I am currently reading the book, Wonder and in it, there are a number of precepts.
Am I the only one who had to pause to remember what “precepts” meant?
I hope not, but, just in case I am not the sole grade-3-spelling-bee-champ-with-an-adult-onset-short-term-memory-deficit-for-proper-nouns, here’s a refresher: precepts are mottos; wise sayings; noble rules by which to conduct one’s life.
It is important to have precepts. Especially ones like this one:
“Never admit that using your e-reader is a clever way to find out the meaning of a word in a book designed for middle-school children.”
I have another precept: Fake It ‘Til You Make It.
(Precepts get taken more seriously when they are written with a few capital letters).
My precept is not to imply that I advocate fibbing or mis-representation or passing off that 7 layer cake you got from the artisan bakery as your own work (although having had my own layer cake trauma, I could almost understand if you felt compelled to do that).
No, what I mean is, be your authentic, flawed and wonderful self and then go ahead and FAKE IT ‘TIL YOU MAKE IT.
(Okay, so all caps is just too obnoxious, even for a precept).
Yep, instead of wallowing in your insecurities and all the things you just can’t do (although goodness knows, that’s fun on a cloudy afternoon with a box of ice cream), pretend you know how. Just for a little while, make the little voice in your head say, “Ha! This will be a breeze! I am great at knitting daisies/folding kirigami trees/building swings/crafting papier mache chandeliers/drawing purple elephants using my elbows” and then, as the megalo-maniac athletics company says: JUST DO IT.
(See, their precept, while lovely, is just a tad obnoxious with the all caps thing).
But, get on with it and maybe, just maybe, you will find that you actually can, after all.
I Fake It ‘Til I Make It all the time. In fact, I have recently convinced myself that I can play guitar, even though I only learned three-and-a-half chords around age 12.
And now, a few short weeks later, I sort of CAN play guitar.
I’m constantly Just Doing Things I can’t do. Faking It ‘Til I Make…something.
Like fabu-lizing my father’s old guitar case from 1964.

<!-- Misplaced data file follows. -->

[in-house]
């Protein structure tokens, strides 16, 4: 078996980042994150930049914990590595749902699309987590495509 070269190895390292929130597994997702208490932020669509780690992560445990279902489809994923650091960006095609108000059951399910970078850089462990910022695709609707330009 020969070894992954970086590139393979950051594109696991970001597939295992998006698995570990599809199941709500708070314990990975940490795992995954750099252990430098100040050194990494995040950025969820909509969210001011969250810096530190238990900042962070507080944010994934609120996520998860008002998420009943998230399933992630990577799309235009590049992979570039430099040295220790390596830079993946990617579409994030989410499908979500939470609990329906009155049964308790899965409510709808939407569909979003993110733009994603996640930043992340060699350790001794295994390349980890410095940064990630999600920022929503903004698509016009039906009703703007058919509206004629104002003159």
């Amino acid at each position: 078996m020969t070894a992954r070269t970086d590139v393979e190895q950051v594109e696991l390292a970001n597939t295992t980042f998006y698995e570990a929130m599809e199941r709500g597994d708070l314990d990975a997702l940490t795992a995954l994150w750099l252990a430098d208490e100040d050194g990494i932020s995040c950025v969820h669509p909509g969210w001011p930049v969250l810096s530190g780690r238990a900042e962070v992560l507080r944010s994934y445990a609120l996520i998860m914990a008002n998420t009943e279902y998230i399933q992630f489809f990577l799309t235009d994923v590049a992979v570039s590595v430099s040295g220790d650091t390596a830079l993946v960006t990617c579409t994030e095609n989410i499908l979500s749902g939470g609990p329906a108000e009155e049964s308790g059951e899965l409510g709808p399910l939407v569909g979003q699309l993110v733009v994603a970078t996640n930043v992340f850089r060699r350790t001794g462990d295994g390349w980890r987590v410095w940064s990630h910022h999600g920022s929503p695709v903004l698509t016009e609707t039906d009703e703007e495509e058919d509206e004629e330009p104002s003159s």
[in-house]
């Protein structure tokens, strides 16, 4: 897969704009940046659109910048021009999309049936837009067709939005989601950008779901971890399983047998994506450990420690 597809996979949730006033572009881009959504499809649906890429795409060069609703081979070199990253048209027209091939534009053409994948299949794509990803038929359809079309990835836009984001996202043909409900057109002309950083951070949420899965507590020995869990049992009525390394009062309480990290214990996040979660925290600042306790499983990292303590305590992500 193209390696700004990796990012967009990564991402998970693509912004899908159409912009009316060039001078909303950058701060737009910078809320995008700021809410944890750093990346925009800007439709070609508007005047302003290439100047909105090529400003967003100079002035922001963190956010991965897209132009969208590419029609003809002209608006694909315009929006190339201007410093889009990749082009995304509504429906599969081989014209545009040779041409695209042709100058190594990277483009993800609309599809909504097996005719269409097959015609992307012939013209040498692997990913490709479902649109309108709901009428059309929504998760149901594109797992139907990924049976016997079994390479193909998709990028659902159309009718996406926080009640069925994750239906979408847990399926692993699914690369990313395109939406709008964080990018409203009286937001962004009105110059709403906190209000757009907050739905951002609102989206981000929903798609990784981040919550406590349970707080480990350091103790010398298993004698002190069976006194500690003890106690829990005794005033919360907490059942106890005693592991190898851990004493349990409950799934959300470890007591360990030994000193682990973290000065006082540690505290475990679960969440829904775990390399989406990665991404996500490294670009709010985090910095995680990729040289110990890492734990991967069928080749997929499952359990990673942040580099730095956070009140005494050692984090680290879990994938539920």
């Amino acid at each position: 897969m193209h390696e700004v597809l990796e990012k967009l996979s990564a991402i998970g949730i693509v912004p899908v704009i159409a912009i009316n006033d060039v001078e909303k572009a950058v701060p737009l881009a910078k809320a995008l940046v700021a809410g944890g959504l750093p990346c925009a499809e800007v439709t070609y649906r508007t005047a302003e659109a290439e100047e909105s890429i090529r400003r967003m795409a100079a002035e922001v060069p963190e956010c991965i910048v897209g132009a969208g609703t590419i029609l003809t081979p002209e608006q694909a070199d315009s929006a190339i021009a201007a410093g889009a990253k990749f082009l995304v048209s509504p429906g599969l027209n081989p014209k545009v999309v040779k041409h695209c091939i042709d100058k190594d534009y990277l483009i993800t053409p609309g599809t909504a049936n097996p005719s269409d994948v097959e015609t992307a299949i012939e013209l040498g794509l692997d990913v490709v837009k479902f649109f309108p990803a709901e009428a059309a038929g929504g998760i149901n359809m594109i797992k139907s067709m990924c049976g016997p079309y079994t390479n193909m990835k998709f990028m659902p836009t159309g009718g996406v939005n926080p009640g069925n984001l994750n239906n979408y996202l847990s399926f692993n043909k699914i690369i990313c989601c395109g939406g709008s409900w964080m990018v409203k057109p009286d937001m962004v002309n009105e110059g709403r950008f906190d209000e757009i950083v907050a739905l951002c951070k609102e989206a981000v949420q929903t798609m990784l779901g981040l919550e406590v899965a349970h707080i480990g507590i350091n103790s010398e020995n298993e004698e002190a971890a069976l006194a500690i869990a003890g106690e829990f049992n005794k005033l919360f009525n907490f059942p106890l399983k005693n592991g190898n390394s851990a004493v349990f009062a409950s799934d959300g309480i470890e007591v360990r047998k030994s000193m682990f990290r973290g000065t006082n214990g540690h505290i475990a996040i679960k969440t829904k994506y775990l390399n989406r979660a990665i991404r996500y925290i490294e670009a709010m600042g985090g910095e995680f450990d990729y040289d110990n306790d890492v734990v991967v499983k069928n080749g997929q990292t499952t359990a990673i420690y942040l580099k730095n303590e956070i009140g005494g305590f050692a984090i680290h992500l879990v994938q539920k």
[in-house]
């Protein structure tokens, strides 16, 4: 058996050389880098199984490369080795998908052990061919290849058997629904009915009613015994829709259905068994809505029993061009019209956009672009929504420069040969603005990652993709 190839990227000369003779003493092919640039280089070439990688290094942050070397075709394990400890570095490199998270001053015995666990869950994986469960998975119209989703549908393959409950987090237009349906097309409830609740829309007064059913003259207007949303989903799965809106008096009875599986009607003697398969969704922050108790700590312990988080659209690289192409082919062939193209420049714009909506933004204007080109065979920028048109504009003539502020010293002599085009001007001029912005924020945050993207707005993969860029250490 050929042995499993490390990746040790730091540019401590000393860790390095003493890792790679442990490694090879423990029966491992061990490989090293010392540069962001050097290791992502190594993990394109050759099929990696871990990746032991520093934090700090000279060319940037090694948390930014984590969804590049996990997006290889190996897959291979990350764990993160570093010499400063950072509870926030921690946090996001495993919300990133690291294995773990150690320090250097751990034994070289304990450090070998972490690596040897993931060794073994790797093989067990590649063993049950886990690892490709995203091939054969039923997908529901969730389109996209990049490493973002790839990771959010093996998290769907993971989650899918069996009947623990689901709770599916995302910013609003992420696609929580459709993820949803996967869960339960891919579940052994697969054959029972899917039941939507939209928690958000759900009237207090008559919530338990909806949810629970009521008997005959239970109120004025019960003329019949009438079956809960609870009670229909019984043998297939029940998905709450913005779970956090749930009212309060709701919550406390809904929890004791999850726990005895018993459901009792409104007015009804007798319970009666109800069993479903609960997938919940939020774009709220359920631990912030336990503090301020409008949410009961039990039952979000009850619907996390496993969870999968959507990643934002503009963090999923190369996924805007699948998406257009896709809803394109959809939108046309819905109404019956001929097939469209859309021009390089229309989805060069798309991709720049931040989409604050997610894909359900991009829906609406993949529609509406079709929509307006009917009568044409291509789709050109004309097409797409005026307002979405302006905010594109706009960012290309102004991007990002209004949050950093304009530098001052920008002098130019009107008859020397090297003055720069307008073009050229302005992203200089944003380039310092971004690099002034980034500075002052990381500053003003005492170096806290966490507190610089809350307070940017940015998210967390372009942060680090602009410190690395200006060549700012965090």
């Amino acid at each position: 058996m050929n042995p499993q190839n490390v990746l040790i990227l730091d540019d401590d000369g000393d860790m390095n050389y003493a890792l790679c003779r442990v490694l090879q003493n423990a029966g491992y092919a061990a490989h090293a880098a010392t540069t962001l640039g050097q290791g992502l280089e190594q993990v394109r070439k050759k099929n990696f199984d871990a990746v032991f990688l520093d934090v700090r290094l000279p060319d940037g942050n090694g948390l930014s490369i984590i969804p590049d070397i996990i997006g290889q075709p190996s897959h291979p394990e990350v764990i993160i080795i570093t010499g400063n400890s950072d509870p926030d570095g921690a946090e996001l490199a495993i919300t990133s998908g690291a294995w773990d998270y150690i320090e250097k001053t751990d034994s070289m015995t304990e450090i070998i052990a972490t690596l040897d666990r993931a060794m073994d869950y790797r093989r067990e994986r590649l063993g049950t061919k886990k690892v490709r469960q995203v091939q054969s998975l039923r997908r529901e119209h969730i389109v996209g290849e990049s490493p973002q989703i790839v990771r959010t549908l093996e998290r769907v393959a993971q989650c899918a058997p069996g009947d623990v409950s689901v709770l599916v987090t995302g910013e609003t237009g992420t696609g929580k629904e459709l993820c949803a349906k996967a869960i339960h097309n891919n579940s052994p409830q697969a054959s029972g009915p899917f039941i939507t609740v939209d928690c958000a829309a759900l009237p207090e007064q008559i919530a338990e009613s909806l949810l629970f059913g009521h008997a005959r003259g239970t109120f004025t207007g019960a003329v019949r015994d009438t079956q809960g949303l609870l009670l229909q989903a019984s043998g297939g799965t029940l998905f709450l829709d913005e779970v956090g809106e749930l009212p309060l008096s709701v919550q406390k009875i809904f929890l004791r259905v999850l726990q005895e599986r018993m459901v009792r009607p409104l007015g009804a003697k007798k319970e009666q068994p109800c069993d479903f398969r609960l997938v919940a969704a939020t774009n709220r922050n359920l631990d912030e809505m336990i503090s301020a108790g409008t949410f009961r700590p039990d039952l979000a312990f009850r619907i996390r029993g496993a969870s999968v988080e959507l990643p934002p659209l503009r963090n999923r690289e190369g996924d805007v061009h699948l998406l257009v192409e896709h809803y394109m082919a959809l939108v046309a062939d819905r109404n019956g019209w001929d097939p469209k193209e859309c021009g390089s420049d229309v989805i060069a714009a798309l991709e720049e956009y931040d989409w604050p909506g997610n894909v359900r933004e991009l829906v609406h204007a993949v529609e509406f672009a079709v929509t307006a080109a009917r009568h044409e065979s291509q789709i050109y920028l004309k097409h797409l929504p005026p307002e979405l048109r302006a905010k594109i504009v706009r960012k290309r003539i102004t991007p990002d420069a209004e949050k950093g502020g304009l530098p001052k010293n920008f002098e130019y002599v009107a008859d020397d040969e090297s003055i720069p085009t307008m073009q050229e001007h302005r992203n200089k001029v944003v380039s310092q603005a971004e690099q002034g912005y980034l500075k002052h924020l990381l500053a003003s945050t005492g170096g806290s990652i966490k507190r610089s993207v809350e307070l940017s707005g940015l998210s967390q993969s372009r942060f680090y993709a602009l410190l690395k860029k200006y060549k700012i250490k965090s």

I had already festooned it with a few stickers after he gave it to me recently but, even though I adore festooning, that wasn’t Just Doing It for me, so, I came up with the idea to jazz it up with some vintage fabric I had lying around (jazzing up is like festooning on steroids).
Practical Man suggested that first, we fix it.
And by “we”, I mean “he”:
I don’t have a lot of patience for the clamping and gluing, the molding and re-laminating. But not Practical Man. He is a big fan of clamps. With a handful of clamps, he is one happy clamper.
After all the first aid, I finally got to play with the fabric.
Well, actually, Practical Man suggested that it would be a good idea to iron the fabric, first. The Faking It ‘Til I Make It project nearly ended right there because nobody told me that there was going to be ironing involved in this extravaganza.
Ironing was not part of my fabu-lizing plan. It is the very definition of anti-fabu-lizing.
But, I took a deep breath and I Faked It Like I Was A Person Who Ironed.
Then, it was back to the joy again as I got my nifty pinking shears (that’s just fun to say) and snip, snipped out the guitar shape from the very lovely, newly-ironed, vintage fabric:
Please ignore that whisper of fold near the top. No amount of Faking It or steam could help me flatten that. Also, I didn’t have quite enough full pieces of fabric so the bottom of the case is in two pieces, sewn together. I Fake It While I Say Bad Words and Sew quite frequently so this was not too traumatic.
Because of the scarcity of this vintage fabric, we decided to fabu-lize the sides of the guitar in other ways: using paint and tape. I was eager to get on with the Faking It While I Painted It but Practical Man reminded me that we should tape the inside of the case so it wouldn’t get red paint all over it.